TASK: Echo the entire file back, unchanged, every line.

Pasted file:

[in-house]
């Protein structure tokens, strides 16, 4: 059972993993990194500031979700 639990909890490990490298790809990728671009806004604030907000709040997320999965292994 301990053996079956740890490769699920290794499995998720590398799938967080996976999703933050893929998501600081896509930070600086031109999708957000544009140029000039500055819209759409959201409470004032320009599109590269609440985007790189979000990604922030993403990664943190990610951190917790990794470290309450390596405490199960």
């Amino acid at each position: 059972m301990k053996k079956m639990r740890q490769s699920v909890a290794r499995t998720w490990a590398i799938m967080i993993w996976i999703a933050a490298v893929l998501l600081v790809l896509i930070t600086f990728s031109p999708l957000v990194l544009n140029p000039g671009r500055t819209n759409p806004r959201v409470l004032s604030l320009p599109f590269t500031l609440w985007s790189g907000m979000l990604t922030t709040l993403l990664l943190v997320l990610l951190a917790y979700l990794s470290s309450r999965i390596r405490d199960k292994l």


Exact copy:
[in-house]
């Protein structure tokens, strides 16, 4: 059972993993990194500031979700 639990909890490990490298790809990728671009806004604030907000709040997320999965292994 301990053996079956740890490769699920290794499995998720590398799938967080996976999703933050893929998501600081896509930070600086031109999708957000544009140029000039500055819209759409959201409470004032320009599109590269609440985007790189979000990604922030993403990664943190990610951190917790990794470290309450390596405490199960």
């Amino acid at each position: 059972m301990k053996k079956m639990r740890q490769s699920v909890a290794r499995t998720w490990a590398i799938m967080i993993w996976i999703a933050a490298v893929l998501l600081v790809l896509i930070t600086f990728s031109p999708l957000v990194l544009n140029p000039g671009r500055t819209n759409p806004r959201v409470l004032s604030l320009p599109f590269t500031l609440w985007s790189g907000m979000l990604t922030t709040l993403l990664l943190v997320l990610l951190a917790y979700l990794s470290s309450r999965i390596r405490d199960k292994l």